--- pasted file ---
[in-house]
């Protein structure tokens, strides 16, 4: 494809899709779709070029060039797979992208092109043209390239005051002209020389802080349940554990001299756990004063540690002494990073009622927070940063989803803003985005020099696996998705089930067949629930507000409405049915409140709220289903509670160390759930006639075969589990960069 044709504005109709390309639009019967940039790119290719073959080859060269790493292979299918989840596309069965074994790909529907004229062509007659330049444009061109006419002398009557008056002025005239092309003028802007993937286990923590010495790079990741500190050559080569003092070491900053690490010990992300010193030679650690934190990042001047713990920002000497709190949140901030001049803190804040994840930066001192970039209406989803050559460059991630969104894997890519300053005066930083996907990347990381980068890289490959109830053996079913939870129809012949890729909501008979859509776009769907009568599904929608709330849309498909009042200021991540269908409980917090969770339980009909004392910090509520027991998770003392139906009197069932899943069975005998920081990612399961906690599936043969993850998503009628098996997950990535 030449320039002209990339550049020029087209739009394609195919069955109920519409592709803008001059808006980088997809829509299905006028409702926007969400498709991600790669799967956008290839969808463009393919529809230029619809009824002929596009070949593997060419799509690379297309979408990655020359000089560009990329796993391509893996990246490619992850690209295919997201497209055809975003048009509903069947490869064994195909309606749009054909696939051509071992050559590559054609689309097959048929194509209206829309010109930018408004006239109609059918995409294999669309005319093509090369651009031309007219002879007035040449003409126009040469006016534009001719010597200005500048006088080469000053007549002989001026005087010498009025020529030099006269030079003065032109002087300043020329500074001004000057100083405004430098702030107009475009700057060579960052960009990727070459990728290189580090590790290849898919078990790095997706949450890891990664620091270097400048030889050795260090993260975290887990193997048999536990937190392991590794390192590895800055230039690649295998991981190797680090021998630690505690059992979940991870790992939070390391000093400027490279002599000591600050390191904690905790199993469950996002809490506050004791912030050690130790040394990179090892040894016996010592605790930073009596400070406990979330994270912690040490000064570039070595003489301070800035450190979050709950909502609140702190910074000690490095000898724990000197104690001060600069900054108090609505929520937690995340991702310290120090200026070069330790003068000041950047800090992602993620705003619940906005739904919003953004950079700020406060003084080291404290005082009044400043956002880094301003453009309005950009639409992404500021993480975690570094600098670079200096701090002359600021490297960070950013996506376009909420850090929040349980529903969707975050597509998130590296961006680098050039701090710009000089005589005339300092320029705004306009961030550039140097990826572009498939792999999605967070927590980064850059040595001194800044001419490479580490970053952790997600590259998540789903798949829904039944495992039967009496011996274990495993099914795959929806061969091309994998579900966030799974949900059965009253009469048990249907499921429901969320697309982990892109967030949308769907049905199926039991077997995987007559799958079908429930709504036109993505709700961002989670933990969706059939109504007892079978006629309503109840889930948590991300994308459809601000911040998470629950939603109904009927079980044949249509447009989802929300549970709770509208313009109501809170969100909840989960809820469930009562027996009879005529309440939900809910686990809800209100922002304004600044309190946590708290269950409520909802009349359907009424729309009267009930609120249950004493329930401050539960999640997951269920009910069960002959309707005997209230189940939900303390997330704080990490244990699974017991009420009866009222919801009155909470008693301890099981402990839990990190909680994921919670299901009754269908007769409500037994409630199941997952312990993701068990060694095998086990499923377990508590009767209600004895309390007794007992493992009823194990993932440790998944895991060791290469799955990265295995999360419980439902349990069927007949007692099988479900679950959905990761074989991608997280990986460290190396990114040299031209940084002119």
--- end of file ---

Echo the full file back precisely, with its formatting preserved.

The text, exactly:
[in-house]
């Protein structure tokens, strides 16, 4: 494809899709779709070029060039797979992208092109043209390239005051002209020389802080349940554990001299756990004063540690002494990073009622927070940063989803803003985005020099696996998705089930067949629930507000409405049915409140709220289903509670160390759930006639075969589990960069 044709504005109709390309639009019967940039790119290719073959080859060269790493292979299918989840596309069965074994790909529907004229062509007659330049444009061109006419002398009557008056002025005239092309003028802007993937286990923590010495790079990741500190050559080569003092070491900053690490010990992300010193030679650690934190990042001047713990920002000497709190949140901030001049803190804040994840930066001192970039209406989803050559460059991630969104894997890519300053005066930083996907990347990381980068890289490959109830053996079913939870129809012949890729909501008979859509776009769907009568599904929608709330849309498909009042200021991540269908409980917090969770339980009909004392910090509520027991998770003392139906009197069932899943069975005998920081990612399961906690599936043969993850998503009628098996997950990535 030449320039002209990339550049020029087209739009394609195919069955109920519409592709803008001059808006980088997809829509299905006028409702926007969400498709991600790669799967956008290839969808463009393919529809230029619809009824002929596009070949593997060419799509690379297309979408990655020359000089560009990329796993391509893996990246490619992850690209295919997201497209055809975003048009509903069947490869064994195909309606749009054909696939051509071992050559590559054609689309097959048929194509209206829309010109930018408004006239109609059918995409294999669309005319093509090369651009031309007219002879007035040449003409126009040469006016534009001719010597200005500048006088080469000053007549002989001026005087010498009025020529030099006269030079003065032109002087300043020329500074001004000057100083405004430098702030107009475009700057060579960052960009990727070459990728290189580090590790290849898919078990790095997706949450890891990664620091270097400048030889050795260090993260975290887990193997048999536990937190392991590794390192590895800055230039690649295998991981190797680090021998630690505690059992979940991870790992939070390391000093400027490279002599000591600050390191904690905790199993469950996002809490506050004791912030050690130790040394990179090892040894016996010592605790930073009596400070406990979330994270912690040490000064570039070595003489301070800035450190979050709950909502609140702190910074000690490095000898724990000197104690001060600069900054108090609505929520937690995340991702310290120090200026070069330790003068000041950047800090992602993620705003619940906005739904919003953004950079700020406060003084080291404290005082009044400043956002880094301003453009309005950009639409992404500021993480975690570094600098670079200096701090002359600021490297960070950013996506376009909420850090929040349980529903969707975050597509998130590296961006680098050039701090710009000089005589005339300092320029705004306009961030550039140097990826572009498939792999999605967070927590980064850059040595001194800044001419490479580490970053952790997600590259998540789903798949829904039944495992039967009496011996274990495993099914795959929806061969091309994998579900966030799974949900059965009253009469048990249907499921429901969320697309982990892109967030949308769907049905199926039991077997995987007559799958079908429930709504036109993505709700961002989670933990969706059939109504007892079978006629309503109840889930948590991300994308459809601000911040998470629950939603109904009927079980044949249509447009989802929300549970709770509208313009109501809170969100909840989960809820469930009562027996009879005529309440939900809910686990809800209100922002304004600044309190946590708290269950409520909802009349359907009424729309009267009930609120249950004493329930401050539960999640997951269920009910069960002959309707005997209230189940939900303390997330704080990490244990699974017991009420009866009222919801009155909470008693301890099981402990839990990190909680994921919670299901009754269908007769409500037994409630199941997952312990993701068990060694095998086990499923377990508590009767209600004895309390007794007992493992009823194990993932440790998944895991060791290469799955990265295995999360419980439902349990069927007949007692099988479900679950959905990761074989991608997280990986460290190396990114040299031209940084002119």